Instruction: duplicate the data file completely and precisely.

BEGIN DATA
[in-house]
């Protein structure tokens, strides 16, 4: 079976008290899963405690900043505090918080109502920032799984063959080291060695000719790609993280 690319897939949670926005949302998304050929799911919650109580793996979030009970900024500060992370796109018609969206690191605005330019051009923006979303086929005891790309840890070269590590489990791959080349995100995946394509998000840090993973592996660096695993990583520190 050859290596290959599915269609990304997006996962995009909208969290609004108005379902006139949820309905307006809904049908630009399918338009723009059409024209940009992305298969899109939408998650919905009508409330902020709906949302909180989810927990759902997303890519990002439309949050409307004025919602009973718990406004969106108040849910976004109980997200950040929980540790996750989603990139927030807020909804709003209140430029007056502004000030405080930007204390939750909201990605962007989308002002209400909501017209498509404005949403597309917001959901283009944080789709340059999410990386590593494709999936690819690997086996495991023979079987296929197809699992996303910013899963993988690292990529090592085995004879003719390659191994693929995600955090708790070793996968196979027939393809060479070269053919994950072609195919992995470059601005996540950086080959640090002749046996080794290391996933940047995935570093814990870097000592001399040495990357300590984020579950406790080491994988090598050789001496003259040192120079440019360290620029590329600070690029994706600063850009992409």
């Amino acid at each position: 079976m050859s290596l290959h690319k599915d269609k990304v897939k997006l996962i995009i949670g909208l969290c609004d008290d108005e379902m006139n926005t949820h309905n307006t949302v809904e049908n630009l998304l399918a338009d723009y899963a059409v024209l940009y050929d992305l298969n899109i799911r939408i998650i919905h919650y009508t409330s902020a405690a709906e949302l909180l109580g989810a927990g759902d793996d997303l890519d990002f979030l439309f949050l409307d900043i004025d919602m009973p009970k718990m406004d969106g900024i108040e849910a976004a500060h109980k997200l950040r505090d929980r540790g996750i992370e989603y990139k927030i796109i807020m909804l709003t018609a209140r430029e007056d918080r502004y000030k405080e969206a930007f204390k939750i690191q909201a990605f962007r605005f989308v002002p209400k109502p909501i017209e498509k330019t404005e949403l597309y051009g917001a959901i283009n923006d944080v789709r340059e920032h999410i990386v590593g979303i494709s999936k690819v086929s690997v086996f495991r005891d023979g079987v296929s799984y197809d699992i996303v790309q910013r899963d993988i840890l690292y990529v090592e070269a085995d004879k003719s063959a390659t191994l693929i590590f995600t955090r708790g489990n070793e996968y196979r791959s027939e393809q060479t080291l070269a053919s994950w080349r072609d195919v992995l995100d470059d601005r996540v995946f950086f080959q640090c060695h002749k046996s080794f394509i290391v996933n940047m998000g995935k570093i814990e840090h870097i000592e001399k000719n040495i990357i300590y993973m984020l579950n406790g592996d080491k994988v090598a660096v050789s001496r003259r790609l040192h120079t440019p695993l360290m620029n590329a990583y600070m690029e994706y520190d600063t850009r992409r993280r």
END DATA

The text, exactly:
[in-house]
């Protein structure tokens, strides 16, 4: 079976008290899963405690900043505090918080109502920032799984063959080291060695000719790609993280 690319897939949670926005949302998304050929799911919650109580793996979030009970900024500060992370796109018609969206690191605005330019051009923006979303086929005891790309840890070269590590489990791959080349995100995946394509998000840090993973592996660096695993990583520190 050859290596290959599915269609990304997006996962995009909208969290609004108005379902006139949820309905307006809904049908630009399918338009723009059409024209940009992305298969899109939408998650919905009508409330902020709906949302909180989810927990759902997303890519990002439309949050409307004025919602009973718990406004969106108040849910976004109980997200950040929980540790996750989603990139927030807020909804709003209140430029007056502004000030405080930007204390939750909201990605962007989308002002209400909501017209498509404005949403597309917001959901283009944080789709340059999410990386590593494709999936690819690997086996495991023979079987296929197809699992996303910013899963993988690292990529090592085995004879003719390659191994693929995600955090708790070793996968196979027939393809060479070269053919994950072609195919992995470059601005996540950086080959640090002749046996080794290391996933940047995935570093814990870097000592001399040495990357300590984020579950406790080491994988090598050789001496003259040192120079440019360290620029590329600070690029994706600063850009992409």
């Amino acid at each position: 079976m050859s290596l290959h690319k599915d269609k990304v897939k997006l996962i995009i949670g909208l969290c609004d008290d108005e379902m006139n926005t949820h309905n307006t949302v809904e049908n630009l998304l399918a338009d723009y899963a059409v024209l940009y050929d992305l298969n899109i799911r939408i998650i919905h919650y009508t409330s902020a405690a709906e949302l909180l109580g989810a927990g759902d793996d997303l890519d990002f979030l439309f949050l409307d900043i004025d919602m009973p009970k718990m406004d969106g900024i108040e849910a976004a500060h109980k997200l950040r505090d929980r540790g996750i992370e989603y990139k927030i796109i807020m909804l709003t018609a209140r430029e007056d918080r502004y000030k405080e969206a930007f204390k939750i690191q909201a990605f962007r605005f989308v002002p209400k109502p909501i017209e498509k330019t404005e949403l597309y051009g917001a959901i283009n923006d944080v789709r340059e920032h999410i990386v590593g979303i494709s999936k690819v086929s690997v086996f495991r005891d023979g079987v296929s799984y197809d699992i996303v790309q910013r899963d993988i840890l690292y990529v090592e070269a085995d004879k003719s063959a390659t191994l693929i590590f995600t955090r708790g489990n070793e996968y196979r791959s027939e393809q060479t080291l070269a053919s994950w080349r072609d195919v992995l995100d470059d601005r996540v995946f950086f080959q640090c060695h002749k046996s080794f394509i290391v996933n940047m998000g995935k570093i814990e840090h870097i000592e001399k000719n040495i990357i300590y993973m984020l579950n406790g592996d080491k994988v090598a660096v050789s001496r003259r790609l040192h120079t440019p695993l360290m620029n590329a990583y600070m690029e994706y520190d600063t850009r992409r993280r």